If only all Poetry could be read by Alan Rickman

Posted 18 March, 2011 by Tom Sykes
Categories: Poetry, Uncategorized

Tags: , , , ,

One of the key rules that Stephen Fry insists on in “The Ode Less Travelled” is that all the poetry in the book, and all that is created during the exercises must be read out loud. Fry is of the opinion that poems are meant to be read out loud, certainly poems that use traditional meter are. I find myself agreeing with him on this point. The obvious analogy is with sheet music. You might be able to read the notes, understand the beat and even ‘hear’ the music in your head, but it will never be the same as hearing the music performed. Poetry, as was touched on in the last post, is all about beat and rhythm and it is therefore feels much more alive when read aloud. A good example is with enjambment. While you may have continued the sentence across two lines of a poem it has the effect of creating a small, sometimes imperceptible additional pause when read out loud. Try it in your head then out loud:

I wandered lonely as a Cloud
That floats on high o’er Vales and Hills,
When all at once I saw a crowd
A host of dancing Daffodils;
Along the Lake, beneath the trees,
Ten thousand dancing in the breeze.

The waves beside them danced, but they
Outdid the sparkling waves in glee: —
A poet could not but be gay
In such a laughing company:
I gazed — and gazed — but little thought
What wealth the show to me had brought:

For oft when on my couch I lie
In vacant or in pensive mood,
They flash upon that inward eye
Which is the bliss of solitude,
And then my heart with pleasure fills,
And dances with the Daffodils.

Of course, we’re not used to reading things out loud, we get self-conscious. However, reading privately is relatively modern behaviour, up to the early Eighteenth Century it would actually be a little odd to read exclusively on your own. In his diary it is clear that Samuel Pepys often read out loud to his household, in Alehouses and outdoors.

This brings me to the thing I wanted to share, which is the ‘The Song of Lunch’ by Christopher Reid. Watching this is what jolted me back into thinking about poetry again. It was on the BBC back in October. I wasn’t sure whether to watch it when it was on the box, I think the phrase ‘narrative poem’ put me off a little (as all labelling inevitably does). In actual fact the poem, the direction and the performances of Alan Rickman and Emma Thompson are sublime. If poetry performed out loud can lift the spirits as much as this, even when the main character is an utterly unsympathetic arse, then count me in. Someone has rather illegally managed to sneak it onto YouTube. Sadly the second part is now missing, but this first part is worth watching anyway.




Meter Made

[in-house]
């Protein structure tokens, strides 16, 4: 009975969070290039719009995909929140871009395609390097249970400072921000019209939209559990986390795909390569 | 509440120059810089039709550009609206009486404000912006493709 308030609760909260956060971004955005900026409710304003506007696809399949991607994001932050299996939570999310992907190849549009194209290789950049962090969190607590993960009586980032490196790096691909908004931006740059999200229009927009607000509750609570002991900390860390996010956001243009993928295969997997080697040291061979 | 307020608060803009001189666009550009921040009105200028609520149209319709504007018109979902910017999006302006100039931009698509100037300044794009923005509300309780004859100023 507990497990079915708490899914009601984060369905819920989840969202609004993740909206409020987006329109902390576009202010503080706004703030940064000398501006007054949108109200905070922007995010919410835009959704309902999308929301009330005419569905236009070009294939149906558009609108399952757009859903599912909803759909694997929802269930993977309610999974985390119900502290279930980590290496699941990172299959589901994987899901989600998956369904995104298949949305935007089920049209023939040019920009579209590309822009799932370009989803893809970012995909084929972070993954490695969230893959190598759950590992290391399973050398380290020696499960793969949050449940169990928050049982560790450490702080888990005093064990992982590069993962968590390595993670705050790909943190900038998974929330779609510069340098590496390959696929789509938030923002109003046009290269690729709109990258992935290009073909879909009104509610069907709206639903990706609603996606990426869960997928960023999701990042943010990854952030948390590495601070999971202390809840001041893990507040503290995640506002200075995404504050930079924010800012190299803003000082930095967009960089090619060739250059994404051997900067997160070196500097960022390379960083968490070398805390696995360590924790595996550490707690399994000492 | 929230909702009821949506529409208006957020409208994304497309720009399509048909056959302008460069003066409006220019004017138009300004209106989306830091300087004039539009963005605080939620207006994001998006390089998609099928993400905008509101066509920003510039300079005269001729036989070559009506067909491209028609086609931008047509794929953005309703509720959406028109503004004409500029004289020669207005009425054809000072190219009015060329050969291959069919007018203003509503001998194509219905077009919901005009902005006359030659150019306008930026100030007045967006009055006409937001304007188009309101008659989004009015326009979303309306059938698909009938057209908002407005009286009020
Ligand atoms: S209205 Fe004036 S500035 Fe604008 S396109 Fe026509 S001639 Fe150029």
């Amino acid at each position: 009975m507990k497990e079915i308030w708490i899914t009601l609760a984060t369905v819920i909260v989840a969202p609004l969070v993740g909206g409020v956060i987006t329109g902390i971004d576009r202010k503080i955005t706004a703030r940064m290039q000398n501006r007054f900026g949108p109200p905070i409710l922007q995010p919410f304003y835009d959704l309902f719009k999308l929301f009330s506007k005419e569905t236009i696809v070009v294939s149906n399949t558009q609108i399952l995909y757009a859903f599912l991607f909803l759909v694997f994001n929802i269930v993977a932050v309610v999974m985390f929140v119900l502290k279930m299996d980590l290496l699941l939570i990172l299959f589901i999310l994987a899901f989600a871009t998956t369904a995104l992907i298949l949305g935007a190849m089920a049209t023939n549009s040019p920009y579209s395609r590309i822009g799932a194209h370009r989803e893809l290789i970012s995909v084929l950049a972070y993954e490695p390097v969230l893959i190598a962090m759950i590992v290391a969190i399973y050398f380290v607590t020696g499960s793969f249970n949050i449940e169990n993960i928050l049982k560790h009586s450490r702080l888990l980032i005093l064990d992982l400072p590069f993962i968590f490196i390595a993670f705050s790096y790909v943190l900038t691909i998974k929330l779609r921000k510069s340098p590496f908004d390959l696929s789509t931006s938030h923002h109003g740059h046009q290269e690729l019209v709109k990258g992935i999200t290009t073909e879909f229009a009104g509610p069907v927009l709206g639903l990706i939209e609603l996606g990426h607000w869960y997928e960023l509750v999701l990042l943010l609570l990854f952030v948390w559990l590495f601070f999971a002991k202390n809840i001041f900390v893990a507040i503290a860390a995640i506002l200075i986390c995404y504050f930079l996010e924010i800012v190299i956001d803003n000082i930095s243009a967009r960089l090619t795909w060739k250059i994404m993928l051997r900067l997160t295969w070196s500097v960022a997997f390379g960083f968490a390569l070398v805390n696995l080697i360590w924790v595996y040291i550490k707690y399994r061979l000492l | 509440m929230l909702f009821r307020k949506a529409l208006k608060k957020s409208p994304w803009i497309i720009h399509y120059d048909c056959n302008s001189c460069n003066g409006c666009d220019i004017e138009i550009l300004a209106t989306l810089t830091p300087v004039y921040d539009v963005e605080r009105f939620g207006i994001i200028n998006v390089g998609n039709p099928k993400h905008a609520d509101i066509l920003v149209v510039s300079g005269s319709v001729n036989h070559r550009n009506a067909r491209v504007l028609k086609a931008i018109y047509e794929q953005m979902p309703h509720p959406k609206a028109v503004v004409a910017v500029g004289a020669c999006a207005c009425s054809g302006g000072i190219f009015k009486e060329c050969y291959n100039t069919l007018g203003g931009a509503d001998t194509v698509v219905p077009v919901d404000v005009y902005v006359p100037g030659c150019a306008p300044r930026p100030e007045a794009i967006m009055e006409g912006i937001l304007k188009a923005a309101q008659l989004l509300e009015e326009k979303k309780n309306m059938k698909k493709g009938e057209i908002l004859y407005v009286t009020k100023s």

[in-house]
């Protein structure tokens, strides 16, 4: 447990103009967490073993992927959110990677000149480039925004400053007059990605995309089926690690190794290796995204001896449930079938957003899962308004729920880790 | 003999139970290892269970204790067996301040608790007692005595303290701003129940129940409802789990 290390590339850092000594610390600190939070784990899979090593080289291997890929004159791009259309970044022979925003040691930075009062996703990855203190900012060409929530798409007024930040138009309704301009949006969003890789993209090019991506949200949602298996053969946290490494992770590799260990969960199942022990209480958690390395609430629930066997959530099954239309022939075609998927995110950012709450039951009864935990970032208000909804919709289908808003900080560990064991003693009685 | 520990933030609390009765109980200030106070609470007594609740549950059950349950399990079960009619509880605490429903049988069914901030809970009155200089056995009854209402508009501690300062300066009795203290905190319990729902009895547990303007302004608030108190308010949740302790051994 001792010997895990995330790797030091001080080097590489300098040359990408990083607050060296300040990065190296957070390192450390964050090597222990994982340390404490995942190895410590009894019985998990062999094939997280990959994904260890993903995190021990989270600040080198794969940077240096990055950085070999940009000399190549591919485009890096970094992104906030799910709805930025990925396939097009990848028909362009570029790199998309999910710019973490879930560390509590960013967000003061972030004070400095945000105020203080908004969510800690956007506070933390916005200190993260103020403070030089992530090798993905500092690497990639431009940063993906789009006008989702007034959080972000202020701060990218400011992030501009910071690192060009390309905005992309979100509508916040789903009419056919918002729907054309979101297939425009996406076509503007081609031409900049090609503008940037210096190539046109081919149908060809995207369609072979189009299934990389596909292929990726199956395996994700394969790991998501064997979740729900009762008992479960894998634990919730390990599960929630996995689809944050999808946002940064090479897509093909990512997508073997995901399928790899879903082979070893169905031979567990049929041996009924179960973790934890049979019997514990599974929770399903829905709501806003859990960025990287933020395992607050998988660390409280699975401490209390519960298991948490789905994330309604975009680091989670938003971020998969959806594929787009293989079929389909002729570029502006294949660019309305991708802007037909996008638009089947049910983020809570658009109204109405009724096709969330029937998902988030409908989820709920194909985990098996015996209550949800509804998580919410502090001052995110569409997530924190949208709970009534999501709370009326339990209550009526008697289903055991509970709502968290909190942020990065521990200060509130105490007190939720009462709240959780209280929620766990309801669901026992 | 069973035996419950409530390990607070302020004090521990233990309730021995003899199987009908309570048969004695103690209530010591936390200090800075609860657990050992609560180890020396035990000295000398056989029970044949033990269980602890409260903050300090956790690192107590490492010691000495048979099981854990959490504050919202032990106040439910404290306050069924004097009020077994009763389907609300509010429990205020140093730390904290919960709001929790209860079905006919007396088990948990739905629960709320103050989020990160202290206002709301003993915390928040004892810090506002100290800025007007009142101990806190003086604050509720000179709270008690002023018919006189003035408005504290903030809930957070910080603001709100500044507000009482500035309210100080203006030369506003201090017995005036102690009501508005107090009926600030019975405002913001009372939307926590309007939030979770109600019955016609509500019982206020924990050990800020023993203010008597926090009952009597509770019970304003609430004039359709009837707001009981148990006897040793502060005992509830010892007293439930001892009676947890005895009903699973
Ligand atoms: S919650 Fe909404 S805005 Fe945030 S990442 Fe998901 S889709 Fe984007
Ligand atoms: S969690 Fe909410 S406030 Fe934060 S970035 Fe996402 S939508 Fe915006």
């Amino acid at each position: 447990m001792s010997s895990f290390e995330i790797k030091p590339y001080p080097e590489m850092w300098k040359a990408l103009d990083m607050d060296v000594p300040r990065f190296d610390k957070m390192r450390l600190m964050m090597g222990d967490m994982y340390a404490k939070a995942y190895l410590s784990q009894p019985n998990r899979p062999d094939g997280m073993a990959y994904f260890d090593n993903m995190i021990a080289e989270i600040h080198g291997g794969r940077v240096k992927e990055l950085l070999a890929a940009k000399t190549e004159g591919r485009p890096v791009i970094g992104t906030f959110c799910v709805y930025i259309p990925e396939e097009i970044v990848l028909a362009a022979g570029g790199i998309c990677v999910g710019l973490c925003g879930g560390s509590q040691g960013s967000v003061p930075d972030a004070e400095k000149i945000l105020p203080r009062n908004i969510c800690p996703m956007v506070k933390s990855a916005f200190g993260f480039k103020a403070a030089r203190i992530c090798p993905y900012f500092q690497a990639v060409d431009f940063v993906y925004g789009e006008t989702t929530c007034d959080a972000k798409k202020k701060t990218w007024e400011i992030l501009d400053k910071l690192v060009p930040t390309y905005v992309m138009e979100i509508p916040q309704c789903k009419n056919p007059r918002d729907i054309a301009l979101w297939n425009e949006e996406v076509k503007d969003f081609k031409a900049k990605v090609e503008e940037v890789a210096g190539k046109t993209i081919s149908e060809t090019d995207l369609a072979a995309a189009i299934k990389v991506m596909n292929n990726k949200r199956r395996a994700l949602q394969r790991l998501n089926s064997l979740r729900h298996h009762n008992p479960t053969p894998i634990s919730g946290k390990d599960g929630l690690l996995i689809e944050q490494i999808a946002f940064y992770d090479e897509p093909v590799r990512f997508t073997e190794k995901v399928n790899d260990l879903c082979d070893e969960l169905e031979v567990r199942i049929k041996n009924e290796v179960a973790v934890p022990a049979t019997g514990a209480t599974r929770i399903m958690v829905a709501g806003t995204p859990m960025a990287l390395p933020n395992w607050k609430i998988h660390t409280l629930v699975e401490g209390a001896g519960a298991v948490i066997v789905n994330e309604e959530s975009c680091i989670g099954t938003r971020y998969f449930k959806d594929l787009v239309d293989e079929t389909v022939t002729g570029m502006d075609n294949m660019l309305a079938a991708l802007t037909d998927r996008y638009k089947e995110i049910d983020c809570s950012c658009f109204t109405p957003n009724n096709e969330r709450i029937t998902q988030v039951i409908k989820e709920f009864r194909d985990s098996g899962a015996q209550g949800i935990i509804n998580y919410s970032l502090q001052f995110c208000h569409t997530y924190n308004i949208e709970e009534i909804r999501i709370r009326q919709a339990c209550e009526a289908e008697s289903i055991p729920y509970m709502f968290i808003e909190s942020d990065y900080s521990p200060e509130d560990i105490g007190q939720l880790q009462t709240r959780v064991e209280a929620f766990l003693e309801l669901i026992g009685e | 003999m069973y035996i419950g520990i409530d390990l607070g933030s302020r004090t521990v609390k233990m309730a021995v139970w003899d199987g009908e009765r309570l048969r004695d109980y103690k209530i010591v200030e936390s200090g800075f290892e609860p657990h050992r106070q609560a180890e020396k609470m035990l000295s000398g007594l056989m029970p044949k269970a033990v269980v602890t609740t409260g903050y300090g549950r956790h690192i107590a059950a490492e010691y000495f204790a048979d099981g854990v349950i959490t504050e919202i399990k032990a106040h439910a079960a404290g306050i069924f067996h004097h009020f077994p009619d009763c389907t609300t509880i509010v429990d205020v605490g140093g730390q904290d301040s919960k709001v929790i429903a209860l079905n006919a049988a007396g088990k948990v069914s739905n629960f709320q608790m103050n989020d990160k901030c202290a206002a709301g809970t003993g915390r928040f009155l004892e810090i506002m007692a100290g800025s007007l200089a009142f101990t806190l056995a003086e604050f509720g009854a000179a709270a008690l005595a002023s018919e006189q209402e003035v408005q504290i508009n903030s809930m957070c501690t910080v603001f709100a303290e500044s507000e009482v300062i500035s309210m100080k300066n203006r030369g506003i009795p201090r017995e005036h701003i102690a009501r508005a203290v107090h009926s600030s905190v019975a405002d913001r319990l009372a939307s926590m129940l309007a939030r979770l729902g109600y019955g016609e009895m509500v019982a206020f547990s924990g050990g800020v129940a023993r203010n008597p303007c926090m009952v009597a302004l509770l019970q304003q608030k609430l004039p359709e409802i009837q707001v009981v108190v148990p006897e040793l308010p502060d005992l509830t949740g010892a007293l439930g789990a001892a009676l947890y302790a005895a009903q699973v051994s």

Posted 11 March, 2011 by Tom Sykes
Categories: Iambic Pentameter, Meter, Poetry, Tetrameter, Trimeter, Trochaic

Tags: , , , ,

Iambic Pentameter, so simple, so effective. Five pairs of stressed and unstressed beats (or Iambs) to a line. Of course it is harder than it sound. Mr Fry reminds us in the opening to this chapter that it is not just about pairs of syllables (jump to 10:00), there must be a natural stress or beat present, the beat is all important and the words you choose must work. Once you get acclimatised to finding where the beat falls in a word then it is easy to manipulate it. So our Trochees and Pyrrhic substitutions are just moving the beat around. We’re not just poets, we’re flipping musicians as well. In this chapter Teacher Fry looks beyond five beats to the other Meters that are regularly used in poetry.

3 beats in a line – Trimeter

4 beats in a line – Tetrameter

6 beats in a line – Hexameter

7 beats in a line – Heptameters

8 beats in a line – Octometer

12 beats in a line – Dodecohedronemeter… (ok I made that one up)

Each of these have their own pedigree in English poetry. The effect that a different Metre can have on the tone of the poem is very interesting. Trimeter (3) for example makes for a pacy little number:

The rank and file will march

To War in Foreign fields

Tetrameter (4) feels oddly familiar as soon as you start reading or writing it. This is because four beats is so ingrained in popular culture, most pop music is written in common time. If you sat down to write a little poetic ditty, perhaps for a birthday card or a love poem, you’d probably end up writing it with four beats, it just feels good (like spaghetti on naked flesh… um… just me?).

What got my attention was the alternating combination of Tetrameter (4 beats) and Trimeter (3 beats), which are familiar to us in the form of  ballads. I regularly come across these in my other life as a romancer of the historical as they were incredibly popular in the Seventeenth Century. The English seem to turn to ballads by default in this period and they crop up in all sorts of texts. The popularity of this poetic form made them particularly useful as catchy propaganda during the English civil war. I guess they were the jingles of their day. Here is an example of a pre-civil war ballad:

God prosper long our noble king,
Our lives and safeties all!
A woeful hunting once there did
In Chevy Chase befall.

To drive the deer with hound and horn
Earl Percy took his way;
The child may rue that is unborn
The hunting of that day!

Read it out loud and you’ll see that it trips along at a familiar pace. The ballad is entitled ‘Chevy Chase a National Lampoons Hunting Vacation’, or possibly not.